Another, more direct, approach for generating power using human motion has been developed by a company named Easy Energy, Inc. [“YoGen charger uses your energy for its power,” by Jude Garvey, Gizmag, 4 January 2010]. Garvey reports:

“The YoGen charger works a little bit like the friction cord on the back of a talking doll – you simply repeatedly pull the T-handle and the internal alternator starts spinning. This eventually creates enough power to charge the batteries of most small, portable electronic devices. The ergonomic design of YoGen offers extended charging effort with little operator fatigue. Importantly, it provides 100% green energy and mostly charges devices with only a few minutes of pulling and releasing the T-bar.”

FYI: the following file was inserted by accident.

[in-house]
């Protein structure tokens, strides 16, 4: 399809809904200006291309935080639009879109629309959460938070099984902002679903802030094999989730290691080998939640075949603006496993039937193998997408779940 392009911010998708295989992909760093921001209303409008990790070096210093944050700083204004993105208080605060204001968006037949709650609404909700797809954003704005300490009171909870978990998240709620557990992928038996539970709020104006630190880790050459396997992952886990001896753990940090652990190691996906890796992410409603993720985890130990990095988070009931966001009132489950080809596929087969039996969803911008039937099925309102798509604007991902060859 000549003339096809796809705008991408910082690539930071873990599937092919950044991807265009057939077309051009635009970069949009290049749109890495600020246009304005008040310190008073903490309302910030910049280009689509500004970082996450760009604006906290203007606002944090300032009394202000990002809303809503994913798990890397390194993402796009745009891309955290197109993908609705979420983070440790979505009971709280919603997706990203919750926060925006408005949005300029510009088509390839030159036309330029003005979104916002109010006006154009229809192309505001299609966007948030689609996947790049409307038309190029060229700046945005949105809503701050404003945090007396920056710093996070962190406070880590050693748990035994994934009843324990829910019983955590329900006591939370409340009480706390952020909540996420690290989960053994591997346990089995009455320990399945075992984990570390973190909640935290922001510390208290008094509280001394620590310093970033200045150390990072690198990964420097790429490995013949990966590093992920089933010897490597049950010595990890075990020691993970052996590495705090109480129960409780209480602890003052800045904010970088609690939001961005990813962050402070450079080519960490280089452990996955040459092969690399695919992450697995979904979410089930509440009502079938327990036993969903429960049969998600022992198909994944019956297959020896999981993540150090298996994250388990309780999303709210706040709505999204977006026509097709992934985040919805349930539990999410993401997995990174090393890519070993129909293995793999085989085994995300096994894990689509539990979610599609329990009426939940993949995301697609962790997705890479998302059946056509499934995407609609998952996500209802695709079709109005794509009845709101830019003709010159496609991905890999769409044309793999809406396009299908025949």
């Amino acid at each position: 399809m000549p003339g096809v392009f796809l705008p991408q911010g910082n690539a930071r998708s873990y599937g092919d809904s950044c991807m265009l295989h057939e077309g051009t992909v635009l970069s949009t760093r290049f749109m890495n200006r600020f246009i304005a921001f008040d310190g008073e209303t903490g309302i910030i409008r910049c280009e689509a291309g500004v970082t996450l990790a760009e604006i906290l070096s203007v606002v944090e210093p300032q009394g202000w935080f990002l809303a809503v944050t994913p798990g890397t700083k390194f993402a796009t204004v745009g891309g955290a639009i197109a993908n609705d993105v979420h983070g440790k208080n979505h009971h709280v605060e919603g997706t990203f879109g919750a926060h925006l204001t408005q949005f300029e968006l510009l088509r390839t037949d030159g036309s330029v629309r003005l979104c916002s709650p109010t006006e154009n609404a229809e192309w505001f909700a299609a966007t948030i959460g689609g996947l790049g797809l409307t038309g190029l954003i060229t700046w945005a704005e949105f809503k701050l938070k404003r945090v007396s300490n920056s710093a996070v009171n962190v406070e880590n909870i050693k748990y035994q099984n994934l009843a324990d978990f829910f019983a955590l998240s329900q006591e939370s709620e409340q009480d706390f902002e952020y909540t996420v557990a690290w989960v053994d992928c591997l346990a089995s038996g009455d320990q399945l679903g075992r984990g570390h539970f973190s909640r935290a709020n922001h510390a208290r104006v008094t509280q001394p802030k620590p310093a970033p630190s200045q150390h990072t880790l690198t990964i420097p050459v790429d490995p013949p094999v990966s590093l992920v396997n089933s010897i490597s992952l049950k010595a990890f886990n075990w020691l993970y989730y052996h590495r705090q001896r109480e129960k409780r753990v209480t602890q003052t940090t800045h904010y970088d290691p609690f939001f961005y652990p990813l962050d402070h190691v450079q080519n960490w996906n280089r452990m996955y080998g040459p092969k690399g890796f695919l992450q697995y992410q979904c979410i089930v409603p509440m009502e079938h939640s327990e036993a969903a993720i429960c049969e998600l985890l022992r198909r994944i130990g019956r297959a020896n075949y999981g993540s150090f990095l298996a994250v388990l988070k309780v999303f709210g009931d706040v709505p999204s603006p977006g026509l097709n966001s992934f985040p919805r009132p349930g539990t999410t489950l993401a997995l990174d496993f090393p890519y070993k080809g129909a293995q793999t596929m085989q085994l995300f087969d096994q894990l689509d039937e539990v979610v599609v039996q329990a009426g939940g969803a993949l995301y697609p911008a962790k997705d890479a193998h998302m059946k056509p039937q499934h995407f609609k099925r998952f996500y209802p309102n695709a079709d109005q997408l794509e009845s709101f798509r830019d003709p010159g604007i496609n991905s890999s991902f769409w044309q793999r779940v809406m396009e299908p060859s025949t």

A team of scientists from the Georgia Institute of Technology is also working on a way to harness human kinetic movements to generate energy but its approach involves nanotechnology [“New nanogenerator could charge iPods and cell phones with a wave of the hand,” by Darren Quick, Gizmag, 30 March 2009]. Quick reports that the Georgia Tech research team takes kinetic devices to the next level. These new devices would “use simple body movements, the beating of the heart or movement of the wind, and convert the low-frequency vibrations generated into electricity by using zinc oxide (ZnO) nanowires.” Quick continues:

“A major advantage of this new technology is that many nanogenerators can produce electricity continuously and simultaneously. Add to that the potential to reduce the billions of batteries that make their way into landfill annually and the technology sells itself. On the downside, the greatest challenge in developing these nanogenerators is to improve the output voltage and power.”